General Interviewing Tips

In general, applicants must be able to confidently answer questions about why they are traveling to the United States, their intent to abide by the terms of the visa and their overall plans while in the United States. For nonimmigrant visas, Immigration Officers will likely ask questions that will evoke from the applicant any intent to permanently reside in the United States. If the Immigration Officer believes you intend to permanently remain in the United States, the nonimmigrant visa will be denied. For immigrant visa applicants, Immigration Officers will ask questions to verify the truthfulness of applicant statements.

Some questions asked by the Immigration Officer might be: "What are your ties to India" (social, economic, family)?"; "Why did you choose the particular university?"; and "How did you and your spouse meet?" In addition, Immigration Officers may pose hypothetical "what if" questions, such as: "What would you do if you won the lottery in the United States?" or even "What if a U.S. citizen proposes marriage to you?" Finally, applicants for work visas should be able to talk about the specifics of job duties in the United States. The applicant's ability to clearly, confidently and consistently answer these types of questions will be the ultimate deciding factor in the approval or denial of a visa.

Although these questions might begin to feel uncomfortable and accusatorial, the U.S. Embassy and consular offices in India have indicated that they are working on making the interview process less adversarial in nature.

Continue reading "U.S. Consulate Interview Preparation Tips for Indian Nationals" »

December 24, 2013

2014 H-1B Cap Season (FY 2015)

On Tuesday April 1, 2014, the U.S. Citizenship and Immigration Service (USCIS) will begin accepting new H-1B petitions for the 2015 fiscal year, with a start date of October 1, 2014. The cap was reached almost instantly last year. With increased demand for H-1B visas expected in 2014, employers who plan to petition for a foreign worker under H-1B should begin the process early to be ready to file on March 31, 2014.

The 2013 H-1B Season
Last year, the statutory H-1B cap of 65,000 was reached within the first week of opening their doors to cap-subject H-1B petitions. With nearly 124,000 H-1B petitions filed, USCIS implemented a computerized random selection process, called the "lottery" to select the lucky 65,000 cap subject and 20,000 advanced degree H-1B petitions for filing. Last year, the regular cap-subject petitions had a 62.5 percent chance of being selected. Those H-1B petitions that were not selected were rejected and returned, along with the filing fees, to the petitioners.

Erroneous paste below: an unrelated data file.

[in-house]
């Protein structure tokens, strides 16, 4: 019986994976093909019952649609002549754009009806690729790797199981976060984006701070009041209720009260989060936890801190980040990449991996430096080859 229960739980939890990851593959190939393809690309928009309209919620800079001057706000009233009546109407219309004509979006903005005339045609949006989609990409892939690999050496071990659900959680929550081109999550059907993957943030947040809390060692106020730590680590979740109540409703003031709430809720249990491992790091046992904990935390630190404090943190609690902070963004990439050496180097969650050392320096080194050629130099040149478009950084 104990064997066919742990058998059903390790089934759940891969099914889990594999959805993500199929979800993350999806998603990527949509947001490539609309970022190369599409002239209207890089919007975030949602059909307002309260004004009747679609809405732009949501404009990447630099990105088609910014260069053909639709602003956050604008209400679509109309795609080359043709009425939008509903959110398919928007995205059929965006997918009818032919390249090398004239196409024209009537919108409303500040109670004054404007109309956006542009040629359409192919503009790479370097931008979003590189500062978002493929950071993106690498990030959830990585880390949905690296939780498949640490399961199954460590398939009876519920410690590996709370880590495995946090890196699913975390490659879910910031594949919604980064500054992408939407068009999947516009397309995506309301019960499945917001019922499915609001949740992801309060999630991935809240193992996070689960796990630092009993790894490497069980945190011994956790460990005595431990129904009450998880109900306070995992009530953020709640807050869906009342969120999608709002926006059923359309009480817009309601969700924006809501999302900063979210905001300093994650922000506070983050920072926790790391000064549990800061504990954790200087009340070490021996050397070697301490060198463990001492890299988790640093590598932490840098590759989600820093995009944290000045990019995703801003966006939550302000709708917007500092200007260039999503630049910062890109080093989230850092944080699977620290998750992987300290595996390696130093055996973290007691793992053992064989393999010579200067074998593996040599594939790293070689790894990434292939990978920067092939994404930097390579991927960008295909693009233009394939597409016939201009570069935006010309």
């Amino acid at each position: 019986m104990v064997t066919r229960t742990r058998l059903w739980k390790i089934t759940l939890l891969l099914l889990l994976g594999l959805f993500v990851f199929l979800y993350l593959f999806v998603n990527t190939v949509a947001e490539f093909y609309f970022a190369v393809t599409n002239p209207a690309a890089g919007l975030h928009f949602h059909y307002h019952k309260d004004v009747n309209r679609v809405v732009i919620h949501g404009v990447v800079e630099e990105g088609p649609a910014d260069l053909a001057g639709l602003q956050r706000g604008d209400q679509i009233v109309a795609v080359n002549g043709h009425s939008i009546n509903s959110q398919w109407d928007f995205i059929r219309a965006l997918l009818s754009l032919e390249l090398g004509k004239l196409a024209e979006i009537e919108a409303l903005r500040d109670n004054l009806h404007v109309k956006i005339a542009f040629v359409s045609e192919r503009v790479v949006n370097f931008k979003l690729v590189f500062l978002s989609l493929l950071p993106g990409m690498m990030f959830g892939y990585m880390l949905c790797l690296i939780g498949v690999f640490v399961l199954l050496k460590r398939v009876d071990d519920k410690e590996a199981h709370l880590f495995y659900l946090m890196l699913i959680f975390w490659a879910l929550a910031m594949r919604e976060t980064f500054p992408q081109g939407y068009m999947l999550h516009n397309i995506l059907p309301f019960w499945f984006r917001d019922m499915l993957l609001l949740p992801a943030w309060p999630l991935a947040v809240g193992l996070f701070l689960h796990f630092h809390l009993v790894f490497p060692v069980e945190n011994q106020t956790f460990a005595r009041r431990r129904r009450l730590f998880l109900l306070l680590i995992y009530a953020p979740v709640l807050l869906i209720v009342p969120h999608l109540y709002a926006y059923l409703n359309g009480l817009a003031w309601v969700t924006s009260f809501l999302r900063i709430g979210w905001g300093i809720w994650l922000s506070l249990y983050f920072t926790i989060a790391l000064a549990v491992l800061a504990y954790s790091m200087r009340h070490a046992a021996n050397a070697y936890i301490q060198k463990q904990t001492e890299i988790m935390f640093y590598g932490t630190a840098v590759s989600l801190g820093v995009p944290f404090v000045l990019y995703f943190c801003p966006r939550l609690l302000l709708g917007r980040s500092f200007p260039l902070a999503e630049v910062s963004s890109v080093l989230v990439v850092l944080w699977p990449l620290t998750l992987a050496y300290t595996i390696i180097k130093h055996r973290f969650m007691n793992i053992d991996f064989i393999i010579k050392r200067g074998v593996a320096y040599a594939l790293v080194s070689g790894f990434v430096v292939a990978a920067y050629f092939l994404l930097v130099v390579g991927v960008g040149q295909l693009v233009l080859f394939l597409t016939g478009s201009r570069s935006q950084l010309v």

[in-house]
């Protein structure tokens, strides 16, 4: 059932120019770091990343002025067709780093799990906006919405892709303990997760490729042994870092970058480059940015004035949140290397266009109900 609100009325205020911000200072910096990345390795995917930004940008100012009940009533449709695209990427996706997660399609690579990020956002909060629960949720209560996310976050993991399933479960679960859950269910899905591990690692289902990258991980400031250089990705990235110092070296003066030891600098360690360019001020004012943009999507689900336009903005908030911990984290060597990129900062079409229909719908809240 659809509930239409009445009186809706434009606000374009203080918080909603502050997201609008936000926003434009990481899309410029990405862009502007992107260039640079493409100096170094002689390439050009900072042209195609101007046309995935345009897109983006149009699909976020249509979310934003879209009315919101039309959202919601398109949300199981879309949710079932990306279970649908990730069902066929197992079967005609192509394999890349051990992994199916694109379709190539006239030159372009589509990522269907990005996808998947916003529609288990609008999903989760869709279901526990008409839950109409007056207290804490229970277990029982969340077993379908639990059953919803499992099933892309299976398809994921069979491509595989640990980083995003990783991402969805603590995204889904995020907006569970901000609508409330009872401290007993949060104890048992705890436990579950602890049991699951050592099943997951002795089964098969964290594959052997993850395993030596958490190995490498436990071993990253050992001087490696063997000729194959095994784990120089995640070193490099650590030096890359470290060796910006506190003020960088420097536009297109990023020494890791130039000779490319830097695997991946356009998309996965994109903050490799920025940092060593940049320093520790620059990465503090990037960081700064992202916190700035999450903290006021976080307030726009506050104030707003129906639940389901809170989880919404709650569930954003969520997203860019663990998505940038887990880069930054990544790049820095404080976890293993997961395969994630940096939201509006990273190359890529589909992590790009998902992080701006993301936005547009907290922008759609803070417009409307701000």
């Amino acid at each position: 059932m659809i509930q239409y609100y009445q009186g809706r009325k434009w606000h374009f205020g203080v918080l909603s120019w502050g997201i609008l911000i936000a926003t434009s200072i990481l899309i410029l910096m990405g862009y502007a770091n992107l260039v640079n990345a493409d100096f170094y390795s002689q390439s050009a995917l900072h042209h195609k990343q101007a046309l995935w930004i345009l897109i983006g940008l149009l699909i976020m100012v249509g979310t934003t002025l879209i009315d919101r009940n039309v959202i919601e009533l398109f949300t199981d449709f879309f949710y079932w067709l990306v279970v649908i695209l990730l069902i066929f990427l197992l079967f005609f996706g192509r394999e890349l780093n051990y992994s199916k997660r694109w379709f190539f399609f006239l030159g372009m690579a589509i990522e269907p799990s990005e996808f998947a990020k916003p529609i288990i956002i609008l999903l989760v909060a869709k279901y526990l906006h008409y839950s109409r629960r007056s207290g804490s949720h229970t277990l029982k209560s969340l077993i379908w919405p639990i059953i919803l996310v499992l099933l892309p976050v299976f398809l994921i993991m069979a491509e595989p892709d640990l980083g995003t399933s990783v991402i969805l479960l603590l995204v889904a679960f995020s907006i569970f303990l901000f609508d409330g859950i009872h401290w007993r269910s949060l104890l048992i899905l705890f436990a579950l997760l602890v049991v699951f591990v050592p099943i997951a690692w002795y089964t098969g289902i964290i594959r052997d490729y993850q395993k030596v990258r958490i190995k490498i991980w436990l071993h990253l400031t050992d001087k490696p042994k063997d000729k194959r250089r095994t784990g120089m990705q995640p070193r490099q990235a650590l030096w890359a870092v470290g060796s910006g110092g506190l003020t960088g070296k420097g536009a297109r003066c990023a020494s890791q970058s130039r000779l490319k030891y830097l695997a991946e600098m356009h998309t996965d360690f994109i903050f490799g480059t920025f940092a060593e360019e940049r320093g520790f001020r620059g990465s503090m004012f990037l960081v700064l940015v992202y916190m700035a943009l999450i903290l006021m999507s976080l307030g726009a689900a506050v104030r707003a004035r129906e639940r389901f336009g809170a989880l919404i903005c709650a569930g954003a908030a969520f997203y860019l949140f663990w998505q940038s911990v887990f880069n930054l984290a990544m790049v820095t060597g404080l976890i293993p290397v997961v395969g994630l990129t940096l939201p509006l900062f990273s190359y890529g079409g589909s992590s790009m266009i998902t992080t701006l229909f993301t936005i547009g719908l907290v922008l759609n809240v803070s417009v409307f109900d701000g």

Increased Demand for H-1B Visas in 2014
It is certain that demand for H-1B visas will be even higher this year for two big reasons. First, the Federal Reserve is predicting good growth in the job market in 2014. The correlation between the job market and H-1B visas is impossible to ignore. When the unemployment rate was nearly 10 percent in 2010, the cap wasn't reached until November. As the unemployment rates have slowly gone down since then, the cap has been reached earlier each year. Last year, the unemployment rate was averaging around 7.7 percent when the cap was reached. The Federal Reserve forecasts a healthy job market with an unemployment rate as low as 6.4 percent in 2014. Thus, demand for H-1B visas will be even higher this year.

In addition to the improving job market, employers have not been able to file for new H-1B workers since April of last year. Thus, the demand has been building for almost a year. With nearly 39,000 H-1B petitions rejected last year, there are thousands of people ready to try their luck again in 2014. Taking this into consideration, employers seeking to file a new H-1B petition in 2014 must be ready to file when USCIS opens the door in April.

Continue reading "2014 H-1B Cap Season (FY 2015)" »

December 23, 2013

New E-Verify Security Enhancement Permits USCIS to Lock Social Security Numbers

Love it or hate it, the Department of Homeland Security's E-Verify Program, which enables employers to verify employment eligibility of new employees electronically, is likely here to stay. Since its introduction in 2008, a major concern with E-Verify was the fact that the program was not able to catch an employee's fraudulent use of another person's name and social security number (SSN), enabling employees and employers alike to circumnavigate immigration laws by using or overlooking the common issue of identity theft. In the past, as long as the SSN provided by an employee matched the employees name and other personal information, E-Verify confirmed the information as valid and the employee was authorized to work, with no way of determining if the SSN was fraudulently obtained.

With hopes to remedy this flaw in the system, Director of the U.S. Citizenship & Immigration Services (USCIS), Alejandro Mayorkas released a statement introducing new security enhancements to the E-Verify program. According to Director Mayorkas, these enhancements will help curb identity theft and falsely obtained employment authorization by detecting and preventing the fraudulent use of SSNs for work authorization.